(third-person singular simple present buys the farm, present participle buying the farm, simple past and past participle bought the farm)
- This idiom is most often found in its past tense and past participle form bought the farm.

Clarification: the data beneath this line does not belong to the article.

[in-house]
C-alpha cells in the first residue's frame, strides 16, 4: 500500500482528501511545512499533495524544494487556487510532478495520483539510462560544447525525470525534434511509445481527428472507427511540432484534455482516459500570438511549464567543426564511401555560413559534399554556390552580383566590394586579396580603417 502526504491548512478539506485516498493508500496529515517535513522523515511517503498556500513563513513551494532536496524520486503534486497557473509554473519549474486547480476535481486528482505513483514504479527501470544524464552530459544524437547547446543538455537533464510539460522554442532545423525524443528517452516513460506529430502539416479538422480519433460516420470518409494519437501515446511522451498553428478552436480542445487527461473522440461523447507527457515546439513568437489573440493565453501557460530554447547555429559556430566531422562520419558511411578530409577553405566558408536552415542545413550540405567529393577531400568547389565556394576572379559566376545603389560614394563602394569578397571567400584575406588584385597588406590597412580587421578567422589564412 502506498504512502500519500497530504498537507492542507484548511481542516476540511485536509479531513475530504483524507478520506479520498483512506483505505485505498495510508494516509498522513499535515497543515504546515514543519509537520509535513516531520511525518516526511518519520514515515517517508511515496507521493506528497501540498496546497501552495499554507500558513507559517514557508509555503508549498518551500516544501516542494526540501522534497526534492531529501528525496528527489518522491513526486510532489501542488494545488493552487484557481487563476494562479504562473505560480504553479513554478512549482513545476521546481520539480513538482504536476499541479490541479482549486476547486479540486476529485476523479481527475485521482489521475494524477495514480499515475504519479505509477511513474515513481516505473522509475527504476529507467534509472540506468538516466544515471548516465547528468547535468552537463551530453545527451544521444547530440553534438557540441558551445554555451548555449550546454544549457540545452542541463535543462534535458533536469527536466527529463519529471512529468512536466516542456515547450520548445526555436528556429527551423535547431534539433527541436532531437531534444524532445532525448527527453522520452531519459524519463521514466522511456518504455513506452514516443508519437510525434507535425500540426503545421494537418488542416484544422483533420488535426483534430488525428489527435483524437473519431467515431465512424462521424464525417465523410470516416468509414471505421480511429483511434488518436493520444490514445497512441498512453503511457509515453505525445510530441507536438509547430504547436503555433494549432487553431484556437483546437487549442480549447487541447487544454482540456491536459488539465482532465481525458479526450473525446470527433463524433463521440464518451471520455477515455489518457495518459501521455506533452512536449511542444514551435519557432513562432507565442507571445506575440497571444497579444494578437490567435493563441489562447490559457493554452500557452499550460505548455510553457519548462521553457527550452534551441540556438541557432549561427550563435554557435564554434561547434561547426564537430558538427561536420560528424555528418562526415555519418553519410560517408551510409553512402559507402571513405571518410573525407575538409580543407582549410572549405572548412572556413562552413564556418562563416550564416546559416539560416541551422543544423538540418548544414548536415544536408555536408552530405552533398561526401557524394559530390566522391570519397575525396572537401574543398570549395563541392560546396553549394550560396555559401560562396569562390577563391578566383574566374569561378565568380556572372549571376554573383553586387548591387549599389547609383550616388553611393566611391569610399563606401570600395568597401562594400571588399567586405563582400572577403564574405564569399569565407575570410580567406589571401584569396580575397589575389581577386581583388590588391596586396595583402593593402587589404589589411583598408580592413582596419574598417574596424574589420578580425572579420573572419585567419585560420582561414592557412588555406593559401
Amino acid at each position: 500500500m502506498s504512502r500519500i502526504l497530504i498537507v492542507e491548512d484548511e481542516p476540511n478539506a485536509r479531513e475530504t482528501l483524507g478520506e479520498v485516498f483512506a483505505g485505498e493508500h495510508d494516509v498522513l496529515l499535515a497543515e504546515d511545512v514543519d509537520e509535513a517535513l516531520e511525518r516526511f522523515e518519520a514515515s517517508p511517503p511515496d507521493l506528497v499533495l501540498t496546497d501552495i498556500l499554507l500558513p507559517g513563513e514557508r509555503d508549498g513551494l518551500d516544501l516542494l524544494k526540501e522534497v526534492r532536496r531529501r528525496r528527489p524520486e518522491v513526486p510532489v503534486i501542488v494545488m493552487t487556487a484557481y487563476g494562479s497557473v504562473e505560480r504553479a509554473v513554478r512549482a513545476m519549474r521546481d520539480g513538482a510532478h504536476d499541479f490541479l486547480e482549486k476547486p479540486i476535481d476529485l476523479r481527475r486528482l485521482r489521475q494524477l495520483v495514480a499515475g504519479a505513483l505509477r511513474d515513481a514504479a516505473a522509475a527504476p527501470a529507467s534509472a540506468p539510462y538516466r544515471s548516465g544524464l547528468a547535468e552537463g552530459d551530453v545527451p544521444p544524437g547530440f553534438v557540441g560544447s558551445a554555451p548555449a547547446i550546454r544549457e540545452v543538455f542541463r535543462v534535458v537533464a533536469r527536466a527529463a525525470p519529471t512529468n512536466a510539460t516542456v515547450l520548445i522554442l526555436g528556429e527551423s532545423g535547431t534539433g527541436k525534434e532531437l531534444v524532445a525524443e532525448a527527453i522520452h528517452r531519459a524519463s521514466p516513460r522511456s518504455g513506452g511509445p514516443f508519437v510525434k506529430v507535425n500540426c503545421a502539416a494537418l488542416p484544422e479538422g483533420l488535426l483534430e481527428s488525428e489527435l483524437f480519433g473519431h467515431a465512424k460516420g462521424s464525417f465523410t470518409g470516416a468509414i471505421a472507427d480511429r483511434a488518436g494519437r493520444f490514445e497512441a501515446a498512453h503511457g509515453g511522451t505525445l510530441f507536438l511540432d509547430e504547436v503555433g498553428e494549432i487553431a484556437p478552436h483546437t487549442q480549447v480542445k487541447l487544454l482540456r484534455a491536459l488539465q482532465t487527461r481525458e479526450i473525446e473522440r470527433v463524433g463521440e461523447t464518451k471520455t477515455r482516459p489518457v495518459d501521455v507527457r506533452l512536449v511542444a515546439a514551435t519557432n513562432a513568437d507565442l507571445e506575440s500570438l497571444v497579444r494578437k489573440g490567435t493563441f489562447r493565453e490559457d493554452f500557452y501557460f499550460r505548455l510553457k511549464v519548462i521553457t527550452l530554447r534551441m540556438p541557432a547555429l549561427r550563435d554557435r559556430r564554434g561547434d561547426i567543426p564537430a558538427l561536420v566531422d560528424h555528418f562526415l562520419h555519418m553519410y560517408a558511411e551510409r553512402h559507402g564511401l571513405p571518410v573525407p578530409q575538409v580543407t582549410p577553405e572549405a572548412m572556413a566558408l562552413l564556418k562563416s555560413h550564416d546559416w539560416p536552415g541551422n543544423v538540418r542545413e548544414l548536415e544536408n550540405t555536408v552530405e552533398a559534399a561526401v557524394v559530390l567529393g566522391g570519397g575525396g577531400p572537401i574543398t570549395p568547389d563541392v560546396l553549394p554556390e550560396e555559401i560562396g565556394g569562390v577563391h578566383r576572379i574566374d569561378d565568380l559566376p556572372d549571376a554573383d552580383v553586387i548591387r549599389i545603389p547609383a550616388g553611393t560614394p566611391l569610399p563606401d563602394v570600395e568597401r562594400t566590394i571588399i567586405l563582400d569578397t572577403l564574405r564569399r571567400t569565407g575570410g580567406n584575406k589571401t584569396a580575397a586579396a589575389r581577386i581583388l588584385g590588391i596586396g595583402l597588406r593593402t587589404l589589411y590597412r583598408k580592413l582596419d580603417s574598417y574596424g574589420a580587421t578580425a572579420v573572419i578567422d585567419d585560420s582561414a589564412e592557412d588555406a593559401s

US slang, from the WWII era (first printed record in the US Air Force in the 1950's). Similar expressions like buy the plot and buy the lot also existed, although buy the farm is the only one to have survived. Probably related to older British slang buy it, buy one or buy the packet, both seemingly ironic references to something that one does not want to buy. May come from the common reflection that once someone had finished his service he would go home and buy a farm to settle on. Also, it may be in reference to the book Of Mice and Men by John Steinbeck. Main characters George and Lennie always talk about owning their own farm where they will have to answer to no one and "live off the fatt'a the land." Later, when George must kill Lennie they talk about how they will buy the farm when George pulls the trigger and shoots Lennie to kill him painlessly.